The safest way for yachts would be to avoid buoy fields entirely. However, with not or only partially marked fields, it’s impossible to tell where one ends and the other one starts. Our advice for other cruisers to avoid accidents like ours is: when you see a buoy further ahead of you, head for it and dodge it when close by. This is often safer than heading for the space between buoys, as there might be submerged parts of the installation.

I expect the situation to worsen in the next few years as the pearl-farming industry is expanding rapidly. Many new buoy fields will spring up and some of them badly done. Furthermore I expect some (smaller) entrepreneurs to lose interest in their farms, leaving their buoy fields unmaintained. So we’ll more and more have to deal with abandoned, disintegrating installations and scattered debris. Only stricter regulations could improve the situation.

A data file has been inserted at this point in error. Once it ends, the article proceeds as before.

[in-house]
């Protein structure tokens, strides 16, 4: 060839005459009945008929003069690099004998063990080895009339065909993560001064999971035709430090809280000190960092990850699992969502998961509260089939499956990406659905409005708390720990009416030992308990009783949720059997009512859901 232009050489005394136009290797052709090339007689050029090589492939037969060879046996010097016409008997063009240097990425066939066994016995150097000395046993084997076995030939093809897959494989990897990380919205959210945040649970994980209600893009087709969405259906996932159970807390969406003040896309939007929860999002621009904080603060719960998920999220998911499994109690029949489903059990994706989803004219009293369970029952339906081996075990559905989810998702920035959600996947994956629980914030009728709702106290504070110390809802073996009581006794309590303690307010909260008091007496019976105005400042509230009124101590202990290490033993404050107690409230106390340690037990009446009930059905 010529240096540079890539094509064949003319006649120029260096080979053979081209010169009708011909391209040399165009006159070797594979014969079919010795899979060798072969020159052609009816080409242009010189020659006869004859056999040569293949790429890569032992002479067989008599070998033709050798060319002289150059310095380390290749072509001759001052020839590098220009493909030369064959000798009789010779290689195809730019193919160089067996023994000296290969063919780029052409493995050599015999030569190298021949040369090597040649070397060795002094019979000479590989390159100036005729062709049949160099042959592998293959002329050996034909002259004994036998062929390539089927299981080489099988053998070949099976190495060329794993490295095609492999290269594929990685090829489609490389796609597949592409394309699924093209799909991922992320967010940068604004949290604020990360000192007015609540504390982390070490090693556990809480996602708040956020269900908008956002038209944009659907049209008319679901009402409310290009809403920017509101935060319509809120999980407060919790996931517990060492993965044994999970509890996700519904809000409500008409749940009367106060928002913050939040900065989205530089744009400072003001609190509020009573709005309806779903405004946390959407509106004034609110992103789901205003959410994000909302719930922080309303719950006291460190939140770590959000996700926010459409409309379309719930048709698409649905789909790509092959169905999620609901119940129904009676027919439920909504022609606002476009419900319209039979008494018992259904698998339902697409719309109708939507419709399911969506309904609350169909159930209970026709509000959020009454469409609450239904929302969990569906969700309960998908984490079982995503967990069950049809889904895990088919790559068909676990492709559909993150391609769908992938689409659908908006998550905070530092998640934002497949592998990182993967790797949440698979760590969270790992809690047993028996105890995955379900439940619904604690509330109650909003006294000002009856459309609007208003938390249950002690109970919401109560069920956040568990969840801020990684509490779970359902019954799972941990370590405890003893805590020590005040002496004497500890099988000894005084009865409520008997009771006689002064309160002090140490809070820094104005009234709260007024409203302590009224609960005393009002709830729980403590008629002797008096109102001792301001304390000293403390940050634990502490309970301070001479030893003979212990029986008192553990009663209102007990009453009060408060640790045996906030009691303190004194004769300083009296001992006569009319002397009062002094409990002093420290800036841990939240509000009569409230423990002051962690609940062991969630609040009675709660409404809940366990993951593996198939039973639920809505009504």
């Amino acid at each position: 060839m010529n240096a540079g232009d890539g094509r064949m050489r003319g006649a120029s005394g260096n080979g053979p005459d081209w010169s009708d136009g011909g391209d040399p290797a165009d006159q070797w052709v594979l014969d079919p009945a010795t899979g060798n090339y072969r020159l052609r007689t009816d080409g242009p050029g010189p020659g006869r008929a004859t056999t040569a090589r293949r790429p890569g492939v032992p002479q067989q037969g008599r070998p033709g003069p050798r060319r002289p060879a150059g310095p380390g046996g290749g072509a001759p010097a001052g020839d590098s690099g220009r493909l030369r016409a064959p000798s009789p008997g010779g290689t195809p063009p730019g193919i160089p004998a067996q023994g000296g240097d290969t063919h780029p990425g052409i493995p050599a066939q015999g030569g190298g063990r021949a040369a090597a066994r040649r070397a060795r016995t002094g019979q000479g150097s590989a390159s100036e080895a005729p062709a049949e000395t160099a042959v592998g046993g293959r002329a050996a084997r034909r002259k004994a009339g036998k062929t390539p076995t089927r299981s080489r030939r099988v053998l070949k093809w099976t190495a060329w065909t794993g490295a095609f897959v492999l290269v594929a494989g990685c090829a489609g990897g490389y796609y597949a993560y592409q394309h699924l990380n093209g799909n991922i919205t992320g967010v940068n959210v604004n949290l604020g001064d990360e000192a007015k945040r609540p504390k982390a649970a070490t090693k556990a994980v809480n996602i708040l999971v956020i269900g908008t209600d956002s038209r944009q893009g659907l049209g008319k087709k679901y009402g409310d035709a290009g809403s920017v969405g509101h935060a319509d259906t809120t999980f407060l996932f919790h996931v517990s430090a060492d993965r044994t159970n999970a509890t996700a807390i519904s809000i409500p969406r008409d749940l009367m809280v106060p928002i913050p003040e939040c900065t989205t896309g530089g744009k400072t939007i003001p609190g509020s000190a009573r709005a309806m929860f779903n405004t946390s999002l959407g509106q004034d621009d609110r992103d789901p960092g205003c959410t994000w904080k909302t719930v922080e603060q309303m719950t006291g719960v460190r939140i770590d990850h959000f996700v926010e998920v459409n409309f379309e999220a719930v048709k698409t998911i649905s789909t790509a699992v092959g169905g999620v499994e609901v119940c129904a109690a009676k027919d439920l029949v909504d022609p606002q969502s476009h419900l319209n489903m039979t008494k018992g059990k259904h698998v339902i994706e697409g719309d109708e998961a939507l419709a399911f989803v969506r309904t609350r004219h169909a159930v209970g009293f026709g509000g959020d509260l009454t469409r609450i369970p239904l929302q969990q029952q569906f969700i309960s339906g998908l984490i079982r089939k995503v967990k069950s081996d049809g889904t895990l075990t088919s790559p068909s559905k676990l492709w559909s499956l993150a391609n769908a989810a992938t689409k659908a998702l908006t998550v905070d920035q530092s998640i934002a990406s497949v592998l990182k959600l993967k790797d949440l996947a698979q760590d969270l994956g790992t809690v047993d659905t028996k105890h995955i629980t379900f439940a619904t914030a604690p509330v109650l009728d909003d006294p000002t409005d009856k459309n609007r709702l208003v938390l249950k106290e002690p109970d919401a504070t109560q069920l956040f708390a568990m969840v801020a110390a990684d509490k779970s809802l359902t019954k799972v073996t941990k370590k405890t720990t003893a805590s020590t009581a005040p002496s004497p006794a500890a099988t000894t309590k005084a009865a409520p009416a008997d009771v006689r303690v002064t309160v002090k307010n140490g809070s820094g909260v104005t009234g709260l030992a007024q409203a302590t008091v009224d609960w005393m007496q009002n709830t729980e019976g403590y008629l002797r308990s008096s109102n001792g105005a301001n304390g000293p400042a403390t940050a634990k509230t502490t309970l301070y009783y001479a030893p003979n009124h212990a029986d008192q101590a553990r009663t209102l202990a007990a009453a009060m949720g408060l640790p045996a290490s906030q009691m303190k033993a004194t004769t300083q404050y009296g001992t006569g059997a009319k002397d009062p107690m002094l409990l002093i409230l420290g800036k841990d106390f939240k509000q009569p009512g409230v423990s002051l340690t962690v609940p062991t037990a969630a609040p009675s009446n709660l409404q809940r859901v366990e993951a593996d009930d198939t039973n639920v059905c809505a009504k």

Relaxed flying

Today my Mom had to start her return-journey to Austria. We anchored Pitufa just in front of the airport, took the dinghy into the little airport harbour, checked in the luggage, went all back to the boat, had lunch, went for a swim and only returned to the airport once the plane had landed. Security consists of a friendly lady asking the passenger whether they’ve packed something dangerous and there isn’t even a fence around the runway. If all airports were like this traveling by plane would be quite enjoyable ;-)

Unfortunately only the first leg to Tahiti was that relaxed, tomorrow she’ll start the 26 hour marathon via LA and Paris to Vienna…


Art gallery